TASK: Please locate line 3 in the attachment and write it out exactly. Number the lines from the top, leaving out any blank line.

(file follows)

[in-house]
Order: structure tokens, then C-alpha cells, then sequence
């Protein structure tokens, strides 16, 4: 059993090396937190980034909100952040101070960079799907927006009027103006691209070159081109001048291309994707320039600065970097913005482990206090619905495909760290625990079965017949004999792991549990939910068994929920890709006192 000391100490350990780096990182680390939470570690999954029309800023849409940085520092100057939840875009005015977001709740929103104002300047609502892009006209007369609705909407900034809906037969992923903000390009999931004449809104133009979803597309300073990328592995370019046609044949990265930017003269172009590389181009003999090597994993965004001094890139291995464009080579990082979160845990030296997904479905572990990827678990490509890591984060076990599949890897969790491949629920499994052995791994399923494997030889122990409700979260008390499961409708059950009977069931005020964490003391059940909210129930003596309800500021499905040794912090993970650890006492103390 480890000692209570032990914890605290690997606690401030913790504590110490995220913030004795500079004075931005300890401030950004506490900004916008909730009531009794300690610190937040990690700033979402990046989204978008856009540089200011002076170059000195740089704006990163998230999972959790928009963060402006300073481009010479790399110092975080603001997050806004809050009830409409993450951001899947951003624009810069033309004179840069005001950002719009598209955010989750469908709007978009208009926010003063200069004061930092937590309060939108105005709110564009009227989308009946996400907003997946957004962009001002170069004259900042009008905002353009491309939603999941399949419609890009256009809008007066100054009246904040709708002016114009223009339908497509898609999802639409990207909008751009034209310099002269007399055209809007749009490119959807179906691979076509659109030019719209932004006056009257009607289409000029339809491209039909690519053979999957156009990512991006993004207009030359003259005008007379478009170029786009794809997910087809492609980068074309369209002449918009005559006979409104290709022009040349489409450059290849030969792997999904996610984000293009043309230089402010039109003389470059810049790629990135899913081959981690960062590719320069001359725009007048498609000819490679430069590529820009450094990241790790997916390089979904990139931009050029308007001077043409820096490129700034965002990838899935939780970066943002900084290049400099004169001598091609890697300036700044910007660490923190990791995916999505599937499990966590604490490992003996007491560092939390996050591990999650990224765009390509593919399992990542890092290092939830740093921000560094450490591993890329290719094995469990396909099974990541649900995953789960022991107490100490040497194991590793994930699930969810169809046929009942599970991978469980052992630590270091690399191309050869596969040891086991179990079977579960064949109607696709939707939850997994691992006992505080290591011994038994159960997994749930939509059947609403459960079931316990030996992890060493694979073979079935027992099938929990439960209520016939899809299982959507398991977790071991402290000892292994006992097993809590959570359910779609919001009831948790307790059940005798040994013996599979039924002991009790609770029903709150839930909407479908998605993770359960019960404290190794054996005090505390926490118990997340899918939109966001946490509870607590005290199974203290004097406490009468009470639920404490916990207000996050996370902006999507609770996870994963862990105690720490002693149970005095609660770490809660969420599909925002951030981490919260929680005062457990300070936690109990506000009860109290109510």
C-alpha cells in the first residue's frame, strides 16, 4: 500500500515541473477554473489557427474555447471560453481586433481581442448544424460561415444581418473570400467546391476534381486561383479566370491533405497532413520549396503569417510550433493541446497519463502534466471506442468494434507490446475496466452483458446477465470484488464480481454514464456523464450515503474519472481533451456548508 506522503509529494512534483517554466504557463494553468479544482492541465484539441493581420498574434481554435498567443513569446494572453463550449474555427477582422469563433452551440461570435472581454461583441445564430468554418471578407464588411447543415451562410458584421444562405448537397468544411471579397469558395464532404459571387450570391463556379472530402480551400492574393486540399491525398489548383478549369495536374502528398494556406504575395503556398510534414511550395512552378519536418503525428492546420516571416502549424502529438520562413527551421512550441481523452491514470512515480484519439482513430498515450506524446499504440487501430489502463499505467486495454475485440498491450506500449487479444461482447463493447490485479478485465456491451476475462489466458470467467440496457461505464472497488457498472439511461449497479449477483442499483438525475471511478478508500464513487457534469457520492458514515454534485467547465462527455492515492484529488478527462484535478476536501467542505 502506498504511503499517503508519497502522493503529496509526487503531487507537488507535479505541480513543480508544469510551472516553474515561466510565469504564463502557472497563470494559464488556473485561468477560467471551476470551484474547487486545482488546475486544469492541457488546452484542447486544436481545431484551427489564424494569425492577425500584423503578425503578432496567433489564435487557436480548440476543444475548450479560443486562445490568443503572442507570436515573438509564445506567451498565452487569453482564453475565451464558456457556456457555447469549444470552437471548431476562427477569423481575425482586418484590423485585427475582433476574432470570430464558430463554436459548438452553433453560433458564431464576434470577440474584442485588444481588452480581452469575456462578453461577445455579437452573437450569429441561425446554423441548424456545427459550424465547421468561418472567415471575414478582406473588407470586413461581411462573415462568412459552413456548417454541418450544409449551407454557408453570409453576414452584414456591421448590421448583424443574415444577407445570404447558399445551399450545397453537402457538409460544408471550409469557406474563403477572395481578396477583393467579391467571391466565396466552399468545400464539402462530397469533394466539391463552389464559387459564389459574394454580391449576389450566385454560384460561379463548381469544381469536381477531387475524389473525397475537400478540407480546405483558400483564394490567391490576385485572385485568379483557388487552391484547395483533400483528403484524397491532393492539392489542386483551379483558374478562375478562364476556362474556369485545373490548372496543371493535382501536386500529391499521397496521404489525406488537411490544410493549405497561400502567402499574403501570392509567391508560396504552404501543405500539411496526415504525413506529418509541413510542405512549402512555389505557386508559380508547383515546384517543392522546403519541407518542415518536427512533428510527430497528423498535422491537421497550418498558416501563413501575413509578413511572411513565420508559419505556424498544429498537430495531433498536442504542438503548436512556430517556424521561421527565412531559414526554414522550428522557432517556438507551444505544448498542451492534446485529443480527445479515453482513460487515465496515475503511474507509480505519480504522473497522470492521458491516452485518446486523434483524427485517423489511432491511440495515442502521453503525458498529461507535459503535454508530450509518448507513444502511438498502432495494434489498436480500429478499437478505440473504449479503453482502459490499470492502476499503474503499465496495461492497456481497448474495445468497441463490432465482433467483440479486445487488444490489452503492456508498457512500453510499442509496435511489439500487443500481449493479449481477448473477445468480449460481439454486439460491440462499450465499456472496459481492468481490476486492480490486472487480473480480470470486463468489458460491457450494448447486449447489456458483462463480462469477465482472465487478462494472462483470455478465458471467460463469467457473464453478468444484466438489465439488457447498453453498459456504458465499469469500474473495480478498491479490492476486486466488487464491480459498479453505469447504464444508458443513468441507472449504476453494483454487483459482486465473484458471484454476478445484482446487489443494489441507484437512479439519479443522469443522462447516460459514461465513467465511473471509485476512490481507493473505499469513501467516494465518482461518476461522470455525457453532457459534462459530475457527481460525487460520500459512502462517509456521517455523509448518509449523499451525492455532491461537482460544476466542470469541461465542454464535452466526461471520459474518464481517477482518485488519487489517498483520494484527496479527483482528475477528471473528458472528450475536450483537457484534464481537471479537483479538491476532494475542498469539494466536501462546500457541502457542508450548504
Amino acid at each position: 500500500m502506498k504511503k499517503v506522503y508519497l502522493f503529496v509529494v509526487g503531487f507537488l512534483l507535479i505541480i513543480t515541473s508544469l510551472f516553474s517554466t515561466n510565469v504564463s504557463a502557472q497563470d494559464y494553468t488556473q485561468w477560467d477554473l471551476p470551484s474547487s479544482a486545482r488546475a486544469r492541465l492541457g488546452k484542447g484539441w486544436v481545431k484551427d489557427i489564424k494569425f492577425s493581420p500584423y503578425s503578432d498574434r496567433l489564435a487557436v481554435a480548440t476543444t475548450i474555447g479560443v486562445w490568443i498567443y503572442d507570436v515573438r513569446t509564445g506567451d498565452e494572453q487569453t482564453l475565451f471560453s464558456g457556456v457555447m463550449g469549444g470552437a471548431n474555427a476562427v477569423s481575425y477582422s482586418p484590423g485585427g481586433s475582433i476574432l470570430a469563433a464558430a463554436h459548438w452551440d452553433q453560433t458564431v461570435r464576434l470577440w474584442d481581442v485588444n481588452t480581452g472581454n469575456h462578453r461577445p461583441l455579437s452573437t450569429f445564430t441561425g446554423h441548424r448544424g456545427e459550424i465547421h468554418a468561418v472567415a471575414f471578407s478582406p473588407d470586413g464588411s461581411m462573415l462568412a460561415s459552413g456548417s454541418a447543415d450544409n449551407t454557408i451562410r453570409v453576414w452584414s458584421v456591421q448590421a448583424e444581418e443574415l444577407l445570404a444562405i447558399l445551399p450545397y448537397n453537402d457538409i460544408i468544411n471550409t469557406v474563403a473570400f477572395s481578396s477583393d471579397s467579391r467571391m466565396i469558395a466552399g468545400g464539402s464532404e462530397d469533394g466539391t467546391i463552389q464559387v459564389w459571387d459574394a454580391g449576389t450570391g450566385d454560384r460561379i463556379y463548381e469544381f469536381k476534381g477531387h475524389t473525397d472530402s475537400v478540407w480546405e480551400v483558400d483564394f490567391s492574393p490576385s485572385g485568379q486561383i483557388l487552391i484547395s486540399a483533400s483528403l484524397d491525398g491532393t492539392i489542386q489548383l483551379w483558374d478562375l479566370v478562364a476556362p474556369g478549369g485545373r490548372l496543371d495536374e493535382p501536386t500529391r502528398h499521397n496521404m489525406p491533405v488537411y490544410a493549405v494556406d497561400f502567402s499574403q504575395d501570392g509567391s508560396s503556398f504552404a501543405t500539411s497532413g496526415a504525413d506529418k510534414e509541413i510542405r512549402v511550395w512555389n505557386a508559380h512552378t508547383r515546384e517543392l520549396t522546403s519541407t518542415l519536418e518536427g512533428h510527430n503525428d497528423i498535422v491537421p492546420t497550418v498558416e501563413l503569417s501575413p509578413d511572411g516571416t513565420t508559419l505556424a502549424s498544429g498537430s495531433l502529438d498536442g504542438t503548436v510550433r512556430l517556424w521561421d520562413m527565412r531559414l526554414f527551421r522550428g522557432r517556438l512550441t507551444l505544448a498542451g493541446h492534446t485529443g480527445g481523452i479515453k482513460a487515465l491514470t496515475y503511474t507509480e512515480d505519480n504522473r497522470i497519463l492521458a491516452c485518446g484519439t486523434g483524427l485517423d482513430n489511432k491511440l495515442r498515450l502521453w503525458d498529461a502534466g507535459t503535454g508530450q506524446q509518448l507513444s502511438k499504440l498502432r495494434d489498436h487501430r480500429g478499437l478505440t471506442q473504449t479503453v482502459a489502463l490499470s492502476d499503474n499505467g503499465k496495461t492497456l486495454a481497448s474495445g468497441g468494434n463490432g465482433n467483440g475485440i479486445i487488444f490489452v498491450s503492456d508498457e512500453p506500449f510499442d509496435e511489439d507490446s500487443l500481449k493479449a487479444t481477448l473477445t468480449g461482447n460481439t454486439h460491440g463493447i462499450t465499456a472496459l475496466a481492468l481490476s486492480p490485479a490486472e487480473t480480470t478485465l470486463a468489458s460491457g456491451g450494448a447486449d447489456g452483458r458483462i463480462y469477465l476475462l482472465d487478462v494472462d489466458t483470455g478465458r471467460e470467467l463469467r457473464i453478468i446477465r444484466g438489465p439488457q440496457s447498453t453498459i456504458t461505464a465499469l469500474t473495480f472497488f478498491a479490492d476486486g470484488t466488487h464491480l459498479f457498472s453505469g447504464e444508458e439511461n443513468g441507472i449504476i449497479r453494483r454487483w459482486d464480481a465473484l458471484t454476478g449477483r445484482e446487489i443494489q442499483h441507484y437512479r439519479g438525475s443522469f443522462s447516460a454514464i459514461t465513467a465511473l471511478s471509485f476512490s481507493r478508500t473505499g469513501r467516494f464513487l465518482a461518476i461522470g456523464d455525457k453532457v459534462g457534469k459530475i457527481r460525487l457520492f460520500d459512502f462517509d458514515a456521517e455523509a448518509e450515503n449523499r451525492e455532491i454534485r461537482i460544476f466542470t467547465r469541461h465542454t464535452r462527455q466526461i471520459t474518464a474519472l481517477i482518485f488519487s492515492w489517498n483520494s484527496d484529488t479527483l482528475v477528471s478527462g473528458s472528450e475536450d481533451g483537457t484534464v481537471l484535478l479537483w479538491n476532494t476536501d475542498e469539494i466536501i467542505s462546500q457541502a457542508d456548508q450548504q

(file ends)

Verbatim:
């Protein structure tokens, strides 16, 4: 059993090396937190980034909100952040101070960079799907927006009027103006691209070159081109001048291309994707320039600065970097913005482990206090619905495909760290625990079965017949004999792991549990939910068994929920890709006192 000391100490350990780096990182680390939470570690999954029309800023849409940085520092100057939840875009005015977001709740929103104002300047609502892009006209007369609705909407900034809906037969992923903000390009999931004449809104133009979803597309300073990328592995370019046609044949990265930017003269172009590389181009003999090597994993965004001094890139291995464009080579990082979160845990030296997904479905572990990827678990490509890591984060076990599949890897969790491949629920499994052995791994399923494997030889122990409700979260008390499961409708059950009977069931005020964490003391059940909210129930003596309800500021499905040794912090993970650890006492103390 480890000692209570032990914890605290690997606690401030913790504590110490995220913030004795500079004075931005300890401030950004506490900004916008909730009531009794300690610190937040990690700033979402990046989204978008856009540089200011002076170059000195740089704006990163998230999972959790928009963060402006300073481009010479790399110092975080603001997050806004809050009830409409993450951001899947951003624009810069033309004179840069005001950002719009598209955010989750469908709007978009208009926010003063200069004061930092937590309060939108105005709110564009009227989308009946996400907003997946957004962009001002170069004259900042009008905002353009491309939603999941399949419609890009256009809008007066100054009246904040709708002016114009223009339908497509898609999802639409990207909008751009034209310099002269007399055209809007749009490119959807179906691979076509659109030019719209932004006056009257009607289409000029339809491209039909690519053979999957156009990512991006993004207009030359003259005008007379478009170029786009794809997910087809492609980068074309369209002449918009005559006979409104290709022009040349489409450059290849030969792997999904996610984000293009043309230089402010039109003389470059810049790629990135899913081959981690960062590719320069001359725009007048498609000819490679430069590529820009450094990241790790997916390089979904990139931009050029308007001077043409820096490129700034965002990838899935939780970066943002900084290049400099004169001598091609890697300036700044910007660490923190990791995916999505599937499990966590604490490992003996007491560092939390996050591990999650990224765009390509593919399992990542890092290092939830740093921000560094450490591993890329290719094995469990396909099974990541649900995953789960022991107490100490040497194991590793994930699930969810169809046929009942599970991978469980052992630590270091690399191309050869596969040891086991179990079977579960064949109607696709939707939850997994691992006992505080290591011994038994159960997994749930939509059947609403459960079931316990030996992890060493694979073979079935027992099938929990439960209520016939899809299982959507398991977790071991402290000892292994006992097993809590959570359910779609919001009831948790307790059940005798040994013996599979039924002991009790609770029903709150839930909407479908998605993770359960019960404290190794054996005090505390926490118990997340899918939109966001946490509870607590005290199974203290004097406490009468009470639920404490916990207000996050996370902006999507609770996870994963862990105690720490002693149970005095609660770490809660969420599909925002951030981490919260929680005062457990300070936690109990506000009860109290109510």